Excerpted from "The state of pro-life legislation, commentary by Mailee Smith, staff counsel at Americans United for Life (aul.org), published in The Washington Times, Sep. 4, 2013 -- In 2013, life-affirming federal and state legislation designed to protect women from the harms inherent in abortion has garnered increasing attention and support from legislators and the American public — and engendered increasing fear and consternation among abortion advocates and their allies.
Abortion advocates appear particularly dismayed with recent legislative efforts to enact laws prohibiting abortion after five months of pregnancy. The reality is that a woman seeking an abortion at 20 weeks is 35 times more likely to die from abortion than she is in the first trimester. At 21 weeks or more, she is 91 times more likely to die from abortion than she is in the first trimester. Legislative efforts to limit abortion after this point directly protect maternal health, no matter how the pregnancy began. Even the liberal Huffington Post recently admitted that Americans overwhelmingly support limitations on such late-term abortions.
Yet abortion advocates oppose banning late-term abortion as well as laws requiring that women be informed of the health risks they face from abortion. The evidence of abortion’s devastating harms to women is overwhelming. Consider this partial list of the short-term and long-term physical and psychological risks associated with abortion:
- Short-term risks include blood loss, blood clots, incomplete abortion, infections such as pelvic inflammatory disease, cervical lacerations and other injuries to organs.
- Premature birth: At least 130 studies have shown an increased risk of subsequent premature birth and low birth-weight infants after abortion. The increased risk of these devastating complications is estimated to be approximately 37 percent after one abortion, 90 percent after two abortions and further increased risk for each additional abortion.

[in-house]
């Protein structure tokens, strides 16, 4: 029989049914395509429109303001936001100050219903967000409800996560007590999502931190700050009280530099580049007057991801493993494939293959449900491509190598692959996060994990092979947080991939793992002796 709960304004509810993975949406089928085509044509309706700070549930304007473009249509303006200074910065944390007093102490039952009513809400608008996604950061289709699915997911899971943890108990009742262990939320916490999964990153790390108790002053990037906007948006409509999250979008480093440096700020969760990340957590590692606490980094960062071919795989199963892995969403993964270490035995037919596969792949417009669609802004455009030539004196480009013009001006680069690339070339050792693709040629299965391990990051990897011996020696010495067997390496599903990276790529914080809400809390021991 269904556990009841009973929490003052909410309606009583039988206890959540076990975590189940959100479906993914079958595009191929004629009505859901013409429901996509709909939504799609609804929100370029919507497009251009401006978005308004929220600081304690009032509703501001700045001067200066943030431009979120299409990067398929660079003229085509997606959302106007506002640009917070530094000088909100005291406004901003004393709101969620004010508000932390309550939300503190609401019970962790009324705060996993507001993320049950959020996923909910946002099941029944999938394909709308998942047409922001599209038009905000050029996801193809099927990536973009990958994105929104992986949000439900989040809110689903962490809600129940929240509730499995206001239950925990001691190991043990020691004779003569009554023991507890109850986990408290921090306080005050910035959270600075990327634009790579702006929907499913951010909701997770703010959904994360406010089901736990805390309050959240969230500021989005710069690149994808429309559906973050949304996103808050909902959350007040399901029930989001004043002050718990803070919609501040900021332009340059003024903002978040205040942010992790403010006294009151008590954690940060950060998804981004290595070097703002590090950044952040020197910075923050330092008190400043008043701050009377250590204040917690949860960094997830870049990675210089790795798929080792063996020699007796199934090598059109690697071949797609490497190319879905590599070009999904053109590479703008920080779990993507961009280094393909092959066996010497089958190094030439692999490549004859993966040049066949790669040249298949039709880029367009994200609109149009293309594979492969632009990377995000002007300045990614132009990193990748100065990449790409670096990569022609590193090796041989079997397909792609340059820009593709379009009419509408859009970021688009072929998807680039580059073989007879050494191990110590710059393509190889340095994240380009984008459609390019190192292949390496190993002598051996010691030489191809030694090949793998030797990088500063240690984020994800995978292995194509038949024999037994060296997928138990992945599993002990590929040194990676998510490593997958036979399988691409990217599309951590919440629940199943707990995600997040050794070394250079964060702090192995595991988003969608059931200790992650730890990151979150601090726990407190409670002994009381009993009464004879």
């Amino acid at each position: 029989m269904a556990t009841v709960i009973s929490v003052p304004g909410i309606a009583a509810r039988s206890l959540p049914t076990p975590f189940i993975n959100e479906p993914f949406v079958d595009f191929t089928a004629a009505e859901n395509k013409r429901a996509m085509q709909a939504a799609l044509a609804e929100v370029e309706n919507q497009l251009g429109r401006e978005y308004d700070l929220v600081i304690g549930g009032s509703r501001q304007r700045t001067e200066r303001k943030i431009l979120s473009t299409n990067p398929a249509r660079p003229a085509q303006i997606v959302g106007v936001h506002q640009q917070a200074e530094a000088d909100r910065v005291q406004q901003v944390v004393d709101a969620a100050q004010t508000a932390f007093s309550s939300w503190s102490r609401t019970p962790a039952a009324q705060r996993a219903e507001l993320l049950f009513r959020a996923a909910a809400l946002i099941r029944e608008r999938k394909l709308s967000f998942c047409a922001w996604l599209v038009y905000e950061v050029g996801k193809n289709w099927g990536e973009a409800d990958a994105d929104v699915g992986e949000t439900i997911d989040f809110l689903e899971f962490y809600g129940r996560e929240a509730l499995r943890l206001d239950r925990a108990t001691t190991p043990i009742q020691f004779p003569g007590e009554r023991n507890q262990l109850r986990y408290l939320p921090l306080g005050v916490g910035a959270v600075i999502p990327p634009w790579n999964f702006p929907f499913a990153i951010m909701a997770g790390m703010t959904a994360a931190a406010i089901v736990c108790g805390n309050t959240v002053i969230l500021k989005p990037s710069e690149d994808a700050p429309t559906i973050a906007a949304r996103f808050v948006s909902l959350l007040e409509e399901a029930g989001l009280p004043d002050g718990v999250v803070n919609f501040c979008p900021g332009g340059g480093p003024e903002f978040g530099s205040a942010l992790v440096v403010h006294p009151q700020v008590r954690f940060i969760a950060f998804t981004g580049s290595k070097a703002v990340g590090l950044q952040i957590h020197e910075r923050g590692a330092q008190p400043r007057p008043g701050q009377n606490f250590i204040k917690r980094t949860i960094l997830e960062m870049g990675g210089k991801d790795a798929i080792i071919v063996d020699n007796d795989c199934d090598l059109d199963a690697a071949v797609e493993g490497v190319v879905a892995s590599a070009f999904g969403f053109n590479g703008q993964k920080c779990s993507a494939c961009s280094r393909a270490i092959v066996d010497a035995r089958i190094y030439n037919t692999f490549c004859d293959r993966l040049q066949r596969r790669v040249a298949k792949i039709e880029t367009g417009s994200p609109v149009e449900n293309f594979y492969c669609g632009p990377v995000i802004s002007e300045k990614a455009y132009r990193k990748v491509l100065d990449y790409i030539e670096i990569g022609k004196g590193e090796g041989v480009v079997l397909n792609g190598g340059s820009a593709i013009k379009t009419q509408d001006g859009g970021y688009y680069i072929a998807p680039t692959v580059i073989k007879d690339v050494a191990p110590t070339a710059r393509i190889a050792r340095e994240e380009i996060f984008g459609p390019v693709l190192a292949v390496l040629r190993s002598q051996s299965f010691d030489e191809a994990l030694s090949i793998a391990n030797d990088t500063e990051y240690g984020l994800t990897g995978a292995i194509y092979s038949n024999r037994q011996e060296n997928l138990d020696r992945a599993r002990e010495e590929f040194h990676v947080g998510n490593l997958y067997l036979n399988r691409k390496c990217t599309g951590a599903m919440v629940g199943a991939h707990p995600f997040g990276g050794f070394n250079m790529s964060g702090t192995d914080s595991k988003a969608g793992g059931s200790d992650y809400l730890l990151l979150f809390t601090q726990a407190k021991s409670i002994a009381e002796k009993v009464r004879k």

- Placenta previa is the condition during pregnancy in which the placenta covers the cervix, increasing the risks of life-threatening maternal hemorrhage, premature birth and perinatal child death. Abortion increases the risk of placenta previa in subsequent pregnancies by from 30 percent to 50 percent, and much more so for women who have had multiple abortions.
- Breast cancer: It is undisputed that a woman’s first full-term pregnancy reduces her risk of breast cancer. Numerous studies show that abortion may increase a woman’s lifetime risk of breast cancer. In one study funded by the National Cancer Institute, pro-choice researcher Dr. Janet Daling found that “among women who had been pregnant at least once, the risk of breast cancer in those who had experienced an induced abortion was 50 percent higher than among other women.”
- Mental health: A 2011 study in the British Journal of Psychiatry examined 22 studies conducted from 1995 to 2009 and found that women face an 81 percent increased risk of mental health problems following abortion. Women experienced increased risks for anxiety at 34 percent, for depression at 37 percent, for alcohol abuse at 110 percent and for suicide at 155 percent.
- Maternal mortality: Abortion advocates wrongly assert that abortion is safer than childbirth. Many studies show the opposite, including one that found maternal death to be three times more likely from abortion than from childbirth.
- Risks of later-term abortions: Abortion’s risks increase the further into pregnancy it is performed. Beginning at five months of pregnancy, the risk of complications from abortion rises dramatically.
Court Briefs Summary
Korte v. HHS Amicus Brief
Isaacson v. Horne Amicus Brief of AAPS et al
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